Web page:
|Publication number||US6628997 B1|
|Application number||US 09/562,236|
|Publication date||Sep 30, 2003|
|Filing date||Apr 28, 2000|
|Priority date||Apr 28, 2000|
|Also published as||CA2342659A1, CA2342659C|
|Publication number||09562236, 562236, US 6628997 B1, US 6628997B1, US-B1-6628997, US6628997 B1, US6628997B1|
|Inventors||Kenneth P. Fox, Richard A. Kolk|
|Original Assignee||Carrier Corporation|
|Export Citation||BiBTeX, EndNote, RefMan|
|Patent Citations (20), Referenced by (80), Classifications (20), Legal Events (5)|
|External Links: USPTO, USPTO Assignment, Espacenet|
The invention relates to a method for programming a thermostat and, more particularly, to a method for programming a thermostat with heating and cooling schedules.
Programmable thermostats are well known in the art and typically have a keypad wherein heating and cooling schedules can be entered so as to provide for different thermostat temperature settings for various periods of the day. Programming the heating and cooling schedules of a programmable thermostat typically requires many button presses, mode changes, good vision and a good memory. Due to size requirements of the thermostat, the display is necessarily small making programming difficult. The difficulty of programming such a thermostat is compounded by the fact that programming directions, which are typically provided with product literature, are frequently not readily available to the user.
It is clear that the need remains for a method for programming a programmable thermostat which overcomes these difficulties.
It is therefore the primary object of the present invention to provide an improved method for programming a programmable thermostat.
It is a further object of the present invention to provide such a method wherein programming is enhanced within the resource constraints of existing programmable thermostats.
Other objects and advantages of the present invention will be presented herein below.
In accordance with the present invention, the foregoing objects and advantages have been readily attained.
According to the invention, a method is provided for programming a thermostat, which method comprises the steps of providing a thermostat programmed to convert programming codes into time-temperature schedules; determining a desired time-temperature schedule; developing a programming code corresponding to said desired time-temperature schedule; and entering said programming code into said thermostat, whereby said programming code is translated into said desired time-temperature schedule.
The desired schedule and code can advantageously be selected and obtained by a user interfacing with a suitable programming device. The interface could be by computer network, telephone or personal computer, for example. This allows the user to select scheduling options directly from a user friendly graphical user interface.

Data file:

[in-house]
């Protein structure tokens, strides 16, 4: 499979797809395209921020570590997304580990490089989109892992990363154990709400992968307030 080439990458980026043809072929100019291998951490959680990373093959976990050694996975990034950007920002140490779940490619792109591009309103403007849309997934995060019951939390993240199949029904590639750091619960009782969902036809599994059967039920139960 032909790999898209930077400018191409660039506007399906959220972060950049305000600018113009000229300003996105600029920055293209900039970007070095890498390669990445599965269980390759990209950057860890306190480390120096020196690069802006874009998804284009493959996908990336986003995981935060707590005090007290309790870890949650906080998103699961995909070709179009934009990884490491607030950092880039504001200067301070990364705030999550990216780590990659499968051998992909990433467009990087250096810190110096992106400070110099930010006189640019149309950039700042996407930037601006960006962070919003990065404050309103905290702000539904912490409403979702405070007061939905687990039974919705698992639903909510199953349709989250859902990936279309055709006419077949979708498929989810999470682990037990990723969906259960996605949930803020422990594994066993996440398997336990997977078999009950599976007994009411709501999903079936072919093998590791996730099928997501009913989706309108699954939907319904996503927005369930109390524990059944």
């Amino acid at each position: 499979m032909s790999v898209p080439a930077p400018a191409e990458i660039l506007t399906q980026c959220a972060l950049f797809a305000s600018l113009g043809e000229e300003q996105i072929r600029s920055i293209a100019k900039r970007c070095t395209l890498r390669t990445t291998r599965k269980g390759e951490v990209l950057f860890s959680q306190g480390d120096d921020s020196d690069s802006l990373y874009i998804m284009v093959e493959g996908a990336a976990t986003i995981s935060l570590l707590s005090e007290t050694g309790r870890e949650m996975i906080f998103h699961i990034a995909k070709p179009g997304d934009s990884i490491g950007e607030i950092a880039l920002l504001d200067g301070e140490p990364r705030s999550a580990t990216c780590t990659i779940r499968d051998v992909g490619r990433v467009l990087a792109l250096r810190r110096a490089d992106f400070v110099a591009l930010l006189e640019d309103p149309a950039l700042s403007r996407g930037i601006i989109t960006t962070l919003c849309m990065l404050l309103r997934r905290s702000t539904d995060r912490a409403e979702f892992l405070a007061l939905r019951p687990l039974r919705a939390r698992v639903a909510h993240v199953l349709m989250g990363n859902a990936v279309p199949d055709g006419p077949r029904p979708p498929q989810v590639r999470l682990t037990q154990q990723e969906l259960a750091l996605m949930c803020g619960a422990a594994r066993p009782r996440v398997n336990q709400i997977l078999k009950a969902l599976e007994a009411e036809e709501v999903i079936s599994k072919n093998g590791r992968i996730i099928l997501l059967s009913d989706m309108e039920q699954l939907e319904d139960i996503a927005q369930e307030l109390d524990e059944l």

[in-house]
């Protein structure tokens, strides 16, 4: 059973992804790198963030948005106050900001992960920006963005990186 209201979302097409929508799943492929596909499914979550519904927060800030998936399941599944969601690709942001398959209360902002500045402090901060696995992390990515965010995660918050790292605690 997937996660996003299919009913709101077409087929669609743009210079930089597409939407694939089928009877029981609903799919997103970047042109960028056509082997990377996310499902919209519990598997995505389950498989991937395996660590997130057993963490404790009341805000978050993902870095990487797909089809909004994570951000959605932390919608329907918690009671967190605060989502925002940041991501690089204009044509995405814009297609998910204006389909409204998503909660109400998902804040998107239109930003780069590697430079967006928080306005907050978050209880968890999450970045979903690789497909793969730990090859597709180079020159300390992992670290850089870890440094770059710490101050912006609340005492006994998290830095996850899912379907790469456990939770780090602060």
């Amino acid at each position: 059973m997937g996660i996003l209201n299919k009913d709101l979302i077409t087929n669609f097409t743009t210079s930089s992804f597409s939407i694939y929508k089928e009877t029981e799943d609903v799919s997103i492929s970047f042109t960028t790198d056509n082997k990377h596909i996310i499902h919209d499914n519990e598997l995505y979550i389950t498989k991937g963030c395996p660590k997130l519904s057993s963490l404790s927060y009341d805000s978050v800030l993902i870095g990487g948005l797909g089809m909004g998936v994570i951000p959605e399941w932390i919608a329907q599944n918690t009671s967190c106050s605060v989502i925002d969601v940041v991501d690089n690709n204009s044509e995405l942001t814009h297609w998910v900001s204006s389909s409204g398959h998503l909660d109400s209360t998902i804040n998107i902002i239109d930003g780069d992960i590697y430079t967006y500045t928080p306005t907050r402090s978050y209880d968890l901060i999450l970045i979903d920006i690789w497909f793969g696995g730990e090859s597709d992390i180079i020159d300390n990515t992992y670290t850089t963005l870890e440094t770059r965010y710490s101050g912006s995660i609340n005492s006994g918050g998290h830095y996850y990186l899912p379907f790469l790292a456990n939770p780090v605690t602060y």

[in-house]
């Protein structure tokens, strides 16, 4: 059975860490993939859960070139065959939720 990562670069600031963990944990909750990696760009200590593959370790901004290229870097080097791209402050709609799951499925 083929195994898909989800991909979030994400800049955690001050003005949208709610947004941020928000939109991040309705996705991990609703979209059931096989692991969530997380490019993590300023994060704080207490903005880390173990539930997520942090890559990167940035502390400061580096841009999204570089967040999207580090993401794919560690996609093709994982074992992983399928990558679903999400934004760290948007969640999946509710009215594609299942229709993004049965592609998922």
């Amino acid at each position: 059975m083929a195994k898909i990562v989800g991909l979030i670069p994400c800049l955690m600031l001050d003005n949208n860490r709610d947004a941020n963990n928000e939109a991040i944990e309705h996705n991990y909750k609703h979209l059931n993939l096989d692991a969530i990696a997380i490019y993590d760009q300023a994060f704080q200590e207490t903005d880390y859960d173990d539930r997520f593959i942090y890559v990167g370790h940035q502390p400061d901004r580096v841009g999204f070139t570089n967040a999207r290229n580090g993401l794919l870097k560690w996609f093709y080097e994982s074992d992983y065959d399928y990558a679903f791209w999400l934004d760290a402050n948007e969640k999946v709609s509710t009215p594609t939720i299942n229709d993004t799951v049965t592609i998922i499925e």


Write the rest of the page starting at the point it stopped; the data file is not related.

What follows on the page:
A further advantage of the invention results from recursively generating a decoding dictionary at the thermostat whereby memory requirements at the thermostat are reduced.
A detailed description of preferred embodiments of the invention follows, with reference to the attached drawings, wherein:
FIG. 1 is a flowchart illustrating the preparation of a programming code in accordance with the present invention; and
FIG. 2 is a flowchart illustrating the decoding of a programming code at the thermostat device so as to obtain thermostat operating instructions.
The invention relates to a method for programming a thermostat and, more particularly, to a method utilizing an external device to create a programming code which can readily and easily be entered into a programmable thermostat, thereby greatly facilitating the programming function.
In accordance with the invention, a method is provided whereby time-temperature scheduling is transformed into a programming code which is recognizable by a programmable thermostat. The programming code is devised using a device external to the programmable thermostat. This allows the programming to be carried out using a far more user friendly device such as a personal computer or a server-based programming device remote to the thermostat and accessible by Internet, telephone network, and the like.
Conventional programmable thermostats typically involve the entering of complex instructions utilizing a very small display window and keypad. This can present difficulty to users when attempting to program the thermostat for operation on 2 or 4 period days, and potentially with more than one different schedule, for example for weekdays and weekends.
It is typically desirable to be able to program a thermostat for at least two periods per day, those being day and night periods. It is further preferable to be able to program a thermostat for operation on a four period day with potentially different instructions for periods during the day such as wake, day, evening and night. Of course, different numbers of periods per day could also be used, if desired.
This programming preferably includes heating setpoints, cooling setpoints and start times for the various periods. Thus, the variables which must be accounted for during programming of a thermostat include heating and/or cooling temperatures for each different period, and various different start times for those periods.